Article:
• For anyone learning to read Japanese as well (all of us here :slight_smile: ), the Japanese subtitles are super helpful.
  • The little chart at the start showing the graduation between formal/informal/casual/etc … is very helpful. I can’t recall if you re-showed the chart at the end of the last video, but showing it at the end and reviewing it one more time would be a great help.
  • The bits where Kei repeats things like “まてまてまてまて” are very memorable and effective reinforcement.
  • I like the fact that you are comical without being silly. Some youtubers try to stick in funny stuff that distracts from the topic. So far you guys have been funny without the kind of attempted humorous distractions which I personally find so annoying.
  • Starting with a conversational interaction, as you did in this episode, really works.

Your feedbacks are really precious! I can guide how to teach efficiently but I lack such kind of information are very helpful to improve the content ! :pray:

As you suggested, we will display the black table more clearly at the end from now!


Very good content! Keep it up.
I would love to get some content on when to use or not use Da (だ) in every day conversation.
It’s just a mystery to me.
Merci ;=)


The words Japanese people often use to negate are

  1. When you’re asked about your preferences, (微妙)びみょう which means “not good”
  2. When you want to say “not much”, あんま or あんまり
  3. When you want to negate with your another opinion or the answer of the fact, じゃなくて
  4. When you are not sure but want to deny, じゃないなぁ…
  5. When you just want to tell the facts, 〜じゃない, ~ない or いや、違う. If you put と思う at the end, it will be the nuance that you have another opinion.


This clothes look good with this red shoes?

It’s not good.

No, black is better than red!

Not red. (I have another opinion!)

いや、赤じゃないなぁ… 。(なんだろうなぁ…)
Not red. (But what color is better…?)

It’s not much good with them.(I have another opinion)

いや、違うっしょ。(or 違うと思う)
I don’t think so. (I have another opinion)

Do you like natto?

It’s not good.

No I don’t. (What is the reason I dislike it?)

No, I don’t

I dislike it.

Kei, are you still student?

No. I’m working now.

No! (so I’m working now!)

No (so I’m working now)

No, that’s wrong. I’m working now.

I often use 「いや、びみょう」, 「いや、あんまだなぁ」,「~じゃないなぁ」, 「~ないなぁ」unconsciously, but if my denial is fact I use 「~ない」, 「~じゃない」, 「いや、違う」.
And ではない has the nuances of “strong assertion" and "having another opinion”.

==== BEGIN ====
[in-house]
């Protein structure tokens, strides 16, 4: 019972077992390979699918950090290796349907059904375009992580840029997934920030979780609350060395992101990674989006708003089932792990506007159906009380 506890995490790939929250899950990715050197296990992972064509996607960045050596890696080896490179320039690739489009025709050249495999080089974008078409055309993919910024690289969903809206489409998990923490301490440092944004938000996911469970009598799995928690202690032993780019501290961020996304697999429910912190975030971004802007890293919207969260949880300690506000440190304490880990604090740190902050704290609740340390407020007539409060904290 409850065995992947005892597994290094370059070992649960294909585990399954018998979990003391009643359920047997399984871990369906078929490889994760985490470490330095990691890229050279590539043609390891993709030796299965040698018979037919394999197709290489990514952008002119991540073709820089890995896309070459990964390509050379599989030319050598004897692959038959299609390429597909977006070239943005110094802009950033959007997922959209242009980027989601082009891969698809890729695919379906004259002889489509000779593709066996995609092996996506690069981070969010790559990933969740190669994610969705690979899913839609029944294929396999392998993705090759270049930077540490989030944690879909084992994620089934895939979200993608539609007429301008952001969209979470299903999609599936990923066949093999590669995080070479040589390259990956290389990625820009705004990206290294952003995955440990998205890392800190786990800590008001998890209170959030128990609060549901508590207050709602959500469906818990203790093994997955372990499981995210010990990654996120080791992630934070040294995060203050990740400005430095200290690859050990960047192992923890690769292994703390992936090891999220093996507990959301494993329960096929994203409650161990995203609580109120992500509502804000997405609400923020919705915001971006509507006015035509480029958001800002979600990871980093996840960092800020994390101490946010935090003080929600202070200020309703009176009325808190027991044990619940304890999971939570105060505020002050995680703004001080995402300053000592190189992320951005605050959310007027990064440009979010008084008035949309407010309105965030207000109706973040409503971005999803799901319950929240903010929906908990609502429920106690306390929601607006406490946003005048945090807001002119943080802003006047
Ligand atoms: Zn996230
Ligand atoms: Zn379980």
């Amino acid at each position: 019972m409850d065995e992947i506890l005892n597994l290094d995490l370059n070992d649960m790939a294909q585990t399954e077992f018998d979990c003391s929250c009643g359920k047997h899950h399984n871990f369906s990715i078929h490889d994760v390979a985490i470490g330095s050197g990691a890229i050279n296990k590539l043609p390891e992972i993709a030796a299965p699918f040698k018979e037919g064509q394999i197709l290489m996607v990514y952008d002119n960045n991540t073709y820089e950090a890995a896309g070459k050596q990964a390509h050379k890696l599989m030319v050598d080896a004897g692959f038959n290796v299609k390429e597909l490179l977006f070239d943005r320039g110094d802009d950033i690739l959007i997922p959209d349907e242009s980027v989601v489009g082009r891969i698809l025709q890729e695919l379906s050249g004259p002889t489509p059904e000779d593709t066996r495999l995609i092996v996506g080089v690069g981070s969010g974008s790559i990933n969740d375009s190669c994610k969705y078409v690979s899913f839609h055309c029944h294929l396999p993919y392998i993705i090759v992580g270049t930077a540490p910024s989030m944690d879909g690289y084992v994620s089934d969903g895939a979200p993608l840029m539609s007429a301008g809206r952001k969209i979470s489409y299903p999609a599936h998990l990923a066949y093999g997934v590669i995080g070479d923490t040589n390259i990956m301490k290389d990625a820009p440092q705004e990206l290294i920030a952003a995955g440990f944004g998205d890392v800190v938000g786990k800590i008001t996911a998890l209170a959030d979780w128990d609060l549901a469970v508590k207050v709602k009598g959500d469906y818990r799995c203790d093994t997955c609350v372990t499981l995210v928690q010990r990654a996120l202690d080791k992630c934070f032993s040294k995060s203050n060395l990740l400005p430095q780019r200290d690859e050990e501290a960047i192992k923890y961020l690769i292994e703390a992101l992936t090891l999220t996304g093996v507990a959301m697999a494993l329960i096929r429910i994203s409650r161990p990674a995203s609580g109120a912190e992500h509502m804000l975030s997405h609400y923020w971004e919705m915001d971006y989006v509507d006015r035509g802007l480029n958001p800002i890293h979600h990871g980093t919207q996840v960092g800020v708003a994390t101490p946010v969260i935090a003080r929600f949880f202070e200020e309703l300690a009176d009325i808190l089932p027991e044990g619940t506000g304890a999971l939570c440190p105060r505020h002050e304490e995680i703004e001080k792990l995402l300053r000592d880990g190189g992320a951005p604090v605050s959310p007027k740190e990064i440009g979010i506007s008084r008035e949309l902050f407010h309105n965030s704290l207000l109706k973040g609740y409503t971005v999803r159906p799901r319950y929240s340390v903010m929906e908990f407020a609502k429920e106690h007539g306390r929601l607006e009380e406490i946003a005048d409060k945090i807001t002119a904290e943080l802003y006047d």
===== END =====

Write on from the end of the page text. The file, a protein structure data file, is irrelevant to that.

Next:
The relation between じゃありません and ではありません is the same as じゃない and ではない.
But I’m not sure using じゃありません is polite. Yes it is certainly polite, but it feels too formal or a little old.
I often use じゃないです or 違います when I negate to someone I don’t know or on business.



The case I use じゃありません is when I want to ask something to someone on business. It is the same way to use as じゃない? on casual conversation.

These are good and interesting questions and the explain of this is very difficult for me. I thought too much and my brain would explode, haha. One day I might talk about this on our channel. Thanks!


Lol I think I understand what you mean about the brain explosions-- I was asked by a friend learning English about the difference between “I put (something) there” and “I left (something) there,” and the more I thought about it, the harder it was to explain… :confounded::exploding_head:

I love the list of negations, made even better by the subsequent examples!! Some of it is still a little foggy for me, but this is super helpful. I hope you do have a chance to talk about it in a video! I think watching your body language and facial expressions + hearing vocal inflection and tone does a great deal in conveying those hard-to-explain nuances. That’s why I really love the way you’re teaching on your channel. I feel like I learn so much so quickly just watching two people converse and interact in a language! You guys are doing awesome and I can’t wait for more new content. :smile::+1:


I think “put” emphasises the location where the object is (especially if you put it where it belongs) whereas “left” emphasises the fact that you walked away without it (doesn’t matter where the object is now, it’s just “where you were before”).


Thank you for your feedbacks, it helps going on !
I am not sure I understood what you want to learn about :dizzy_face:
What do you mean by the use of だ ? だ casual compared ですformal ? Or just how to use it in general (compared with the other verbs like する)?

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This is the summary picture !